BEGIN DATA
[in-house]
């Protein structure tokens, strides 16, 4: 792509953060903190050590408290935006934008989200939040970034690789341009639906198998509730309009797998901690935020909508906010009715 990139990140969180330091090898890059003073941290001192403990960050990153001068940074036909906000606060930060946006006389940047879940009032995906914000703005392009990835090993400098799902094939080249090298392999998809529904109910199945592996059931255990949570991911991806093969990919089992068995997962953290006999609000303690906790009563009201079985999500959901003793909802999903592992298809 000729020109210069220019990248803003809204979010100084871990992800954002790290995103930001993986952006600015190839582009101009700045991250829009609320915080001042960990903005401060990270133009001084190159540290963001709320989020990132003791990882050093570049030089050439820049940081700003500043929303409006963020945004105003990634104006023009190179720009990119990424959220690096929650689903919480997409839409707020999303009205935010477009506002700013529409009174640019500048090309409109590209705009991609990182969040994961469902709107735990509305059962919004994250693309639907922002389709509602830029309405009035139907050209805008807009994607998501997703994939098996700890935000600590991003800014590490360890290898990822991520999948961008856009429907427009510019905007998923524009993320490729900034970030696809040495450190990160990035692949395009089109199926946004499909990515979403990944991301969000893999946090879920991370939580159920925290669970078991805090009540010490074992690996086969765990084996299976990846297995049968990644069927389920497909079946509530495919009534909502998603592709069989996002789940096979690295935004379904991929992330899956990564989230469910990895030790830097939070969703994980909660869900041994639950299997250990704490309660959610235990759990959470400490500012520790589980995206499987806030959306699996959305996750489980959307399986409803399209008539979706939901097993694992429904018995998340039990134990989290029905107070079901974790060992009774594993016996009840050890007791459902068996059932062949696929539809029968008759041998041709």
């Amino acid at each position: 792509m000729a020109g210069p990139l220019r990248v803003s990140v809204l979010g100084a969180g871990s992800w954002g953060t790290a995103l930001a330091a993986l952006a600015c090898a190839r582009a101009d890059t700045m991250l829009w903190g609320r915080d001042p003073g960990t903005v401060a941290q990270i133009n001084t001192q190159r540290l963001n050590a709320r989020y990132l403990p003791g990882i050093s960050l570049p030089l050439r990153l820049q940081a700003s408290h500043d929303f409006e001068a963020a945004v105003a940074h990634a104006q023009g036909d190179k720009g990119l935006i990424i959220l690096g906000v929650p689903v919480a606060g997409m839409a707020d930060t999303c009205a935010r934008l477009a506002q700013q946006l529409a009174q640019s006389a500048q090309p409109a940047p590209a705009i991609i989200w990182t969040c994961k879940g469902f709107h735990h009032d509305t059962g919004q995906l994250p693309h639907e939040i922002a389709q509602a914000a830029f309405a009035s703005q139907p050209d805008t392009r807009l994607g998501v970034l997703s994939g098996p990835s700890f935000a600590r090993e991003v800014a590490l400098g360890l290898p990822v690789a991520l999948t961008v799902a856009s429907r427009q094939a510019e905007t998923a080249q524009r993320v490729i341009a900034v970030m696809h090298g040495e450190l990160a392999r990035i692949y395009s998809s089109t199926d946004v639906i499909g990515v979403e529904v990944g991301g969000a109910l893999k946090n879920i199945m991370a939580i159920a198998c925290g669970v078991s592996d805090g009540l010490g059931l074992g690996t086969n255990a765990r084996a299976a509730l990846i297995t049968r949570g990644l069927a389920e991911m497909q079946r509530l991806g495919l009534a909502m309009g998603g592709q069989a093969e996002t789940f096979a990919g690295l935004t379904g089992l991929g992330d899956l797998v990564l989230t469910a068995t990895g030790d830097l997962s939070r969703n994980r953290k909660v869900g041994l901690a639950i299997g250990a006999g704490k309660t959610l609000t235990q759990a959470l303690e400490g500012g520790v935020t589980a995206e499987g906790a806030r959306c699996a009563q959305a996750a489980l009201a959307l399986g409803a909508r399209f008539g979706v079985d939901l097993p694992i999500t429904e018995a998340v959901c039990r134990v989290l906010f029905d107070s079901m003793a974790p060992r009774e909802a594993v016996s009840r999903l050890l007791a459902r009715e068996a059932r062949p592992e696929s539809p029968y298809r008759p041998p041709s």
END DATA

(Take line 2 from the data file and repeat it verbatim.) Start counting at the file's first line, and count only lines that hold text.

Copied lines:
């Protein structure tokens, strides 16, 4: 792509953060903190050590408290935006934008989200939040970034690789341009639906198998509730309009797998901690935020909508906010009715 990139990140969180330091090898890059003073941290001192403990960050990153001068940074036909906000606060930060946006006389940047879940009032995906914000703005392009990835090993400098799902094939080249090298392999998809529904109910199945592996059931255990949570991911991806093969990919089992068995997962953290006999609000303690906790009563009201079985999500959901003793909802999903592992298809 000729020109210069220019990248803003809204979010100084871990992800954002790290995103930001993986952006600015190839582009101009700045991250829009609320915080001042960990903005401060990270133009001084190159540290963001709320989020990132003791990882050093570049030089050439820049940081700003500043929303409006963020945004105003990634104006023009190179720009990119990424959220690096929650689903919480997409839409707020999303009205935010477009506002700013529409009174640019500048090309409109590209705009991609990182969040994961469902709107735990509305059962919004994250693309639907922002389709509602830029309405009035139907050209805008807009994607998501997703994939098996700890935000600590991003800014590490360890290898990822991520999948961008856009429907427009510019905007998923524009993320490729900034970030696809040495450190990160990035692949395009089109199926946004499909990515979403990944991301969000893999946090879920991370939580159920925290669970078991805090009540010490074992690996086969765990084996299976990846297995049968990644069927389920497909079946509530495919009534909502998603592709069989996002789940096979690295935004379904991929992330899956990564989230469910990895030790830097939070969703994980909660869900041994639950299997250990704490309660959610235990759990959470400490500012520790589980995206499987806030959306699996959305996750489980959307399986409803399209008539979706939901097993694992429904018995998340039990134990989290029905107070079901974790060992009774594993016996009840050890007791459902068996059932062949696929539809029968008759041998041709």